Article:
Washington High School Boosters Criticized for Tiger Cub Mascots

Government Report Reveals Stump Hill Farm's Violations of Federal Law: PETA Calls On Club to Stop Using Animal Mascots

For Immediate Release:
January 12, 2015

David Perle 202-483-7382

Massillon, Ohio – A new U.S. Department of Agriculture (USDA) inspection report on Stump Hill Farm—the facility at which Washington High School’s Massillon Tiger Booster Club reportedly discarded the school’s most recent tiger cub mascot—has revealed a lengthy list of violations of the federal Animal Welfare Act, including the injury of a tiger cub, numerous instances of cramped and unsafe living conditions for animals, and interference with federal authorities. That’s why PETA sent a letter to the Washington High School boosters this morning calling on them to spare animals by dropping the cruel, dangerous practice.

“Stump Hill Farm is no place for tigers, just as a football game full of loud spectators is no place for any wild animal, especially babies traumatically taken from their mothers,” says PETA Foundation Deputy General Counsel Delcianna Winders. “PETA is calling on Washington High School’s boosters to leave live animals out of the game and send a message to students that it’s never OK to exploit and terrify animals for a few minutes of entertainment.”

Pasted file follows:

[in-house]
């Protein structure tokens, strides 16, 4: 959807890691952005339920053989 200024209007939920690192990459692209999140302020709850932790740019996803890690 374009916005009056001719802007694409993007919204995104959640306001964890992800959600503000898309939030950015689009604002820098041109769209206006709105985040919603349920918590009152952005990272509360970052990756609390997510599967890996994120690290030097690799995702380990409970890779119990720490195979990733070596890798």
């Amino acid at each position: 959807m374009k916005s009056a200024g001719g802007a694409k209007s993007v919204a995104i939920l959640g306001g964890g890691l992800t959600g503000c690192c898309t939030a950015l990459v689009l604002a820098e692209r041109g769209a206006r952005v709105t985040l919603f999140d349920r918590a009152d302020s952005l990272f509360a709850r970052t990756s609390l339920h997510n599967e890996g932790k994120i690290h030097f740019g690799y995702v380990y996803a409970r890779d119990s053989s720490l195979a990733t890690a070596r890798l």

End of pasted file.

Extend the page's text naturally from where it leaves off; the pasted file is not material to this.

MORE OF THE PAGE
Stump Hill Farm has a long history of failing to meet even minimal federal requirements for housing and caring for animals. Its previous USDA citations include keeping tigers and leopards in ramshackle cages and putting animals at risk of escaping by having an insecure perimeter fence, which included a 12-inch hole, around the facility. The agency has also cited the facility for illegally declawing a tiger and for jamming tigers in cages so small that the animals couldn’t move freely.

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 Ingrid E. Newkirk

“Almost all of us grew up eating meat, wearing leather, and going to circuses and zoos. We never considered the impact of these actions on the animals involved. For whatever reason, you are now asking the question: Why should animals have rights?” READ MORE

— Ingrid E. Newkirk, PETA President and co-author of Animalkind